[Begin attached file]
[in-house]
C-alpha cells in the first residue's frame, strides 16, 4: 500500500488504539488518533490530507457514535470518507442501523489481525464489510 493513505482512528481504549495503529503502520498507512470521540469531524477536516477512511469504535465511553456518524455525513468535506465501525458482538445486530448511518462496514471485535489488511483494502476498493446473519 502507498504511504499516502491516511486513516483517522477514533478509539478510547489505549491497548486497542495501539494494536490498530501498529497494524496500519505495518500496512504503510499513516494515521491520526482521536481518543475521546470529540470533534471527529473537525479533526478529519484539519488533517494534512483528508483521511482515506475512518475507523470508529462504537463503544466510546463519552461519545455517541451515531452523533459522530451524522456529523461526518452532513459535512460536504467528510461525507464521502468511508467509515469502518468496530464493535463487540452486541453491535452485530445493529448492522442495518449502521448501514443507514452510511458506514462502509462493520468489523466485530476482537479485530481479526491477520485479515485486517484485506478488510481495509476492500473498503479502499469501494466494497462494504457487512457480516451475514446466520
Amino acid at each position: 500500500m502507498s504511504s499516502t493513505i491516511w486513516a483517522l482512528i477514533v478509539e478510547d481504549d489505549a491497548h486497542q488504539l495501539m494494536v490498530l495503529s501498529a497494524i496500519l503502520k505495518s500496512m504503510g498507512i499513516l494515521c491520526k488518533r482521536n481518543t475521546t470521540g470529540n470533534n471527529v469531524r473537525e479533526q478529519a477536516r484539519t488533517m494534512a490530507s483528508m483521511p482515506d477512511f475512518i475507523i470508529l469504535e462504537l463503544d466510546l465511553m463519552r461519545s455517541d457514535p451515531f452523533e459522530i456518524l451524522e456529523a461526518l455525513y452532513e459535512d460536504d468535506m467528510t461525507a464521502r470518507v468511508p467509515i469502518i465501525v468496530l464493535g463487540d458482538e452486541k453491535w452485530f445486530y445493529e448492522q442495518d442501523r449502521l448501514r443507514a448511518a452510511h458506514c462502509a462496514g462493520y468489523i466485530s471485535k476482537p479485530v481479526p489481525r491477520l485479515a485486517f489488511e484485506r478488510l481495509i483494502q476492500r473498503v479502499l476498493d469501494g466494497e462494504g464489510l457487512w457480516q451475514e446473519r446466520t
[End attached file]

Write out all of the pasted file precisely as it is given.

[in-house]
C-alpha cells in the first residue's frame, strides 16, 4: 500500500488504539488518533490530507457514535470518507442501523489481525464489510 493513505482512528481504549495503529503502520498507512470521540469531524477536516477512511469504535465511553456518524455525513468535506465501525458482538445486530448511518462496514471485535489488511483494502476498493446473519 502507498504511504499516502491516511486513516483517522477514533478509539478510547489505549491497548486497542495501539494494536490498530501498529497494524496500519505495518500496512504503510499513516494515521491520526482521536481518543475521546470529540470533534471527529473537525479533526478529519484539519488533517494534512483528508483521511482515506475512518475507523470508529462504537463503544466510546463519552461519545455517541451515531452523533459522530451524522456529523461526518452532513459535512460536504467528510461525507464521502468511508467509515469502518468496530464493535463487540452486541453491535452485530445493529448492522442495518449502521448501514443507514452510511458506514462502509462493520468489523466485530476482537479485530481479526491477520485479515485486517484485506478488510481495509476492500473498503479502499469501494466494497462494504457487512457480516451475514446466520
Amino acid at each position: 500500500m502507498s504511504s499516502t493513505i491516511w486513516a483517522l482512528i477514533v478509539e478510547d481504549d489505549a491497548h486497542q488504539l495501539m494494536v490498530l495503529s501498529a497494524i496500519l503502520k505495518s500496512m504503510g498507512i499513516l494515521c491520526k488518533r482521536n481518543t475521546t470521540g470529540n470533534n471527529v469531524r473537525e479533526q478529519a477536516r484539519t488533517m494534512a490530507s483528508m483521511p482515506d477512511f475512518i475507523i470508529l469504535e462504537l463503544d466510546l465511553m463519552r461519545s455517541d457514535p451515531f452523533e459522530i456518524l451524522e456529523a461526518l455525513y452532513e459535512d460536504d468535506m467528510t461525507a464521502r470518507v468511508p467509515i469502518i465501525v468496530l464493535g463487540d458482538e452486541k453491535w452485530f445486530y445493529e448492522q442495518d442501523r449502521l448501514r443507514a448511518a452510511h458506514c462502509a462496514g462493520y468489523i466485530s471485535k476482537p479485530v481479526p489481525r491477520l485479515a485486517f489488511e484485506r478488510l481495509i483494502q476492500r473498503v479502499l476498493d469501494g466494497e462494504g464489510l457487512w457480516q451475514e446473519r446466520t